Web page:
There is a common assumption when discussing digital marketing that Social Media directly contributes to a site’s SEO, but how true is this?
The debate about the influence of Social Media on search ranking is long-standing. However, Google has officially declared Social Media is not an element of SEO ranking with John Mueller (Senior Webmaster Trends Analyst at Google) stating back in 2015 that social signals do not directly impact a site’s rank (Search Engine Journal). Arguably, this is likely to be because Social Media followers can be bought and likes and comments are recognised as vanity metrics.
It is important to note Social Media signals however are a key ranking factor within the Bing algorithm.
Bing states that they use social shares to understand a page’s popularity and make clear social signals are a key ranking factor (Search Engine Journal).
Google = Treats Facebook and Twitter pages like any other indexed pages.
Bing = Social signals are a key ranking factor. Search results will show you your Facebook friends’ and Twitter followers’ ratings of different businesses.
For the purpose of this blog post, we focus on the relationship between Social Media and SEO for Google since it is the most widely used search engine (between June 2019 and June 2020, Google saw 91% of the world’s search share, with Bing coming in second with 2.7% (Adzooma0).
Does Social Media have any impact at all on SEO?
Social Media can impact SEO but the impact happens indirectly because the links a site shares across various Social Media platforms and the practice of social sharing helps with ranking performance. Social sharing helps a brand to acquire high-quality backlinks across numerous Social Media sites and these backlinks help to boost the brand’s overall page authority (HubSpot).
Social Sharing = the practice of sharing content from a website on a social media site or application
This, therefore, means Social Media only ‘directly’ impacts a brand’s visibility in Google search when:
- Individual Social Media posts or pieces of content show up in Google on their own because they rank for the brand name or keywords organically.
- Google recognizes that a piece of content on a Social Media platform is relevant to search results and includes it in the index.
So how does Social Media Influence SEO?
Both SEO and Social Media correlate through social signals and these signals strengthen the factors Google does officially consider when ranking a site (Semrush). As a result, leveraging both SEO and Social Media strategies successfully can help brands gain traffic to their site from a variety of sources.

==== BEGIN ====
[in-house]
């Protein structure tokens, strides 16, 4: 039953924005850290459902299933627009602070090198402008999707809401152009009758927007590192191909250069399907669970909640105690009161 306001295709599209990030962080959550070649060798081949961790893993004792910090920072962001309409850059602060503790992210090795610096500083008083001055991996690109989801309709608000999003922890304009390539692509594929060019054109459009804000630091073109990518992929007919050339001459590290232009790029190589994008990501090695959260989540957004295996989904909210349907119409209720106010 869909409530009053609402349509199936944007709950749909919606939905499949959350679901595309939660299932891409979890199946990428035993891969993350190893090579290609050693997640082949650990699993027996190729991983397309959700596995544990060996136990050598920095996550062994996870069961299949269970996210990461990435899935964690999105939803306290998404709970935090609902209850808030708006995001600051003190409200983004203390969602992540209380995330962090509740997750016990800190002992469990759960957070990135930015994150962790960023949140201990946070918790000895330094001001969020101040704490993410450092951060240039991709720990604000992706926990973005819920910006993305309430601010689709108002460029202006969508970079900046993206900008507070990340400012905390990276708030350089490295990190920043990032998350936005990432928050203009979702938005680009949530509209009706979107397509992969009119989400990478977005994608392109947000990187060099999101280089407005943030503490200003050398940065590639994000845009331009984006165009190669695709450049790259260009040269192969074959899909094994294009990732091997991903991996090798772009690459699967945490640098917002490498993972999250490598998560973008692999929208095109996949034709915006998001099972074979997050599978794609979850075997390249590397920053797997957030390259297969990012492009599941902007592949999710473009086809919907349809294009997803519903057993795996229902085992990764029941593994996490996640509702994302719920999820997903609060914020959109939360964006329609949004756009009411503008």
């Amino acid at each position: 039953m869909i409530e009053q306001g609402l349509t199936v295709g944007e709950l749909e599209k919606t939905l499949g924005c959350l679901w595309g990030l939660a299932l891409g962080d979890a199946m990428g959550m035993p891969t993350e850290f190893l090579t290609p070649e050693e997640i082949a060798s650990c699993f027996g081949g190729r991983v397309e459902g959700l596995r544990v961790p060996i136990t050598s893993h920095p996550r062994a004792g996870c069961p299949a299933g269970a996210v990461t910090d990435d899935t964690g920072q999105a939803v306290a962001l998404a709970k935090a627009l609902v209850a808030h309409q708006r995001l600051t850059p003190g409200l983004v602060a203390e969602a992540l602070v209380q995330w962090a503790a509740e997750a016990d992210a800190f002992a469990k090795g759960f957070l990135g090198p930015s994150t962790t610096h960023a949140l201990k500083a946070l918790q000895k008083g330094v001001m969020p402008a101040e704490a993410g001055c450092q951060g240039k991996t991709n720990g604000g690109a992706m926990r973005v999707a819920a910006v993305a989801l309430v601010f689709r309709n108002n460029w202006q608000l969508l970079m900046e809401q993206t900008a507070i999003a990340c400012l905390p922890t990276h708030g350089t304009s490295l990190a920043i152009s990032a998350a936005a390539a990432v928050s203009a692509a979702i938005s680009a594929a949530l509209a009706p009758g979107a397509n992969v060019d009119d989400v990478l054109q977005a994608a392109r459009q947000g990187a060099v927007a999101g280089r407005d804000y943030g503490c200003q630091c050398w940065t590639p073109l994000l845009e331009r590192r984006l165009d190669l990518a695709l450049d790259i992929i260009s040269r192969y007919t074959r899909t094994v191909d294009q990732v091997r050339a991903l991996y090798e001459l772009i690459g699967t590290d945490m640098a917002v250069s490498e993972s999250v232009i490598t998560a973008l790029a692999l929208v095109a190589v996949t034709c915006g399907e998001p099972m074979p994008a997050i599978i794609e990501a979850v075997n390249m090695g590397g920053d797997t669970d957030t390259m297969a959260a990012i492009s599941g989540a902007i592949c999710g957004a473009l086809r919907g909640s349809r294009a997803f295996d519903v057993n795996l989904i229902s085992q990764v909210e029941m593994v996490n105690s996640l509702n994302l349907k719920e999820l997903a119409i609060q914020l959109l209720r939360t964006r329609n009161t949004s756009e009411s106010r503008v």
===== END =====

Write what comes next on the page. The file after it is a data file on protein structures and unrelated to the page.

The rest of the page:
Social Signals = refer to a webpage’s collective shares, likes and overall social media visibility
When a brand’s post is shared further this not only increases visibility, improves traffic, but also helps to generate backlinks. Such signals notify Google that the brand’s content is credible and indirectly improves search rankings (Semrush).
What does the future of SEO & Social Media look like?
One trend to keep an eye out for is the impact of Influencer Marketing on SEO. Influencer Marketing has the potential to impact SEO through its strength in generating natural, high-quality backlinks to a site. We already understand that backlinks are crucial for rankings but not all kinds of backlinks can work, they need to be high-quality and this is where Influencers can really help (Wordstream).
Additionally, Social Media will help to leverage future SEO strategies through its ability to help with social listening for keyword research content ideation (Sprout Social). With voice search on the rise, natural language research is more important than ever for SEO.
Social Listening = the process of monitoring social media channels for mentions of your brand, competitors, product, and more.
Since spoken queries are much longer and harder to predict than typed queries, it’s harder for SEO experts to optimize content for voice queries. Social listening on Social Media will improve SEO experts’ understanding of voice-driven search behaviour because many Social Media users adopt a more casual tone on these platforms compared to a pre-thought search engine query.
Ex-head of Google webspam Matt Cutts clearly summarises why the relationship between both SEO and Social Media often gets muddled – it is often a case of correlation being confused with causation:
“There was an SEO that said, OK, we see a lot of links on Facebook and those are the pages that rank well. But that’s correlation. That’s not causation. Instead it’s probably that there’s something really awesome, and because there’s something awesome, then it gets a lot of likes on Facebook and a lot of people decide to link to it.” (Like Mind Media)
Therefore, the overall quality of a site’s content remains to be one of the most important search ranking factors today. Nonetheless, just because Google currently does not consider Social Media to impact or to be an official key ranking factor for the Google algorithm, this doesn’t mean that it never will! Social Media shows no signs of becoming less important and influential for both brands and users in the future.